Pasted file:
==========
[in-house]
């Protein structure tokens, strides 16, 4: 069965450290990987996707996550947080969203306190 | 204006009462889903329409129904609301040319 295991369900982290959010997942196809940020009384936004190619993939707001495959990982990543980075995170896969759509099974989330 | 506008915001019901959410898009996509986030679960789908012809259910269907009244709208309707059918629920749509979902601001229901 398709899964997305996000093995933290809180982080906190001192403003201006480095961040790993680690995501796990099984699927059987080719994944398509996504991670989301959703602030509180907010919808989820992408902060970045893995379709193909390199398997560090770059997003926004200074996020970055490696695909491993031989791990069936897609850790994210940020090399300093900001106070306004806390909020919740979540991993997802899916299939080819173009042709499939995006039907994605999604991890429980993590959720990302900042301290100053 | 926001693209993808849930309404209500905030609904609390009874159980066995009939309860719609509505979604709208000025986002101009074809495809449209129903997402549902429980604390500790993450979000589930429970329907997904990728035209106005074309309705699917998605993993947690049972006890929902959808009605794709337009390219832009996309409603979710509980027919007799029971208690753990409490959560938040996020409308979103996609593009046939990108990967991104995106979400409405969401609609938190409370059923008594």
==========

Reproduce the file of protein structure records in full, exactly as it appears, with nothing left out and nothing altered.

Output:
[in-house]
């Protein structure tokens, strides 16, 4: 069965450290990987996707996550947080969203306190 | 204006009462889903329409129904609301040319 295991369900982290959010997942196809940020009384936004190619993939707001495959990982990543980075995170896969759509099974989330 | 506008915001019901959410898009996509986030679960789908012809259910269907009244709208309707059918629920749509979902601001229901 398709899964997305996000093995933290809180982080906190001192403003201006480095961040790993680690995501796990099984699927059987080719994944398509996504991670989301959703602030509180907010919808989820992408902060970045893995379709193909390199398997560090770059997003926004200074996020970055490696695909491993031989791990069936897609850790994210940020090399300093900001106070306004806390909020919740979540991993997802899916299939080819173009042709499939995006039907994605999604991890429980993590959720990302900042301290100053 | 926001693209993808849930309404209500905030609904609390009874159980066995009939309860719609509505979604709208000025986002101009074809495809449209129903997402549902429980604390500790993450979000589930429970329907997904990728035209106005074309309705699917998605993993947690049972006890929902959808009605794709337009390219832009996309409603979710509980027919007799029971208690753990409490959560938040996020409308979103996609593009046939990108990967991104995106979400409405969401609609938190409370059923008594």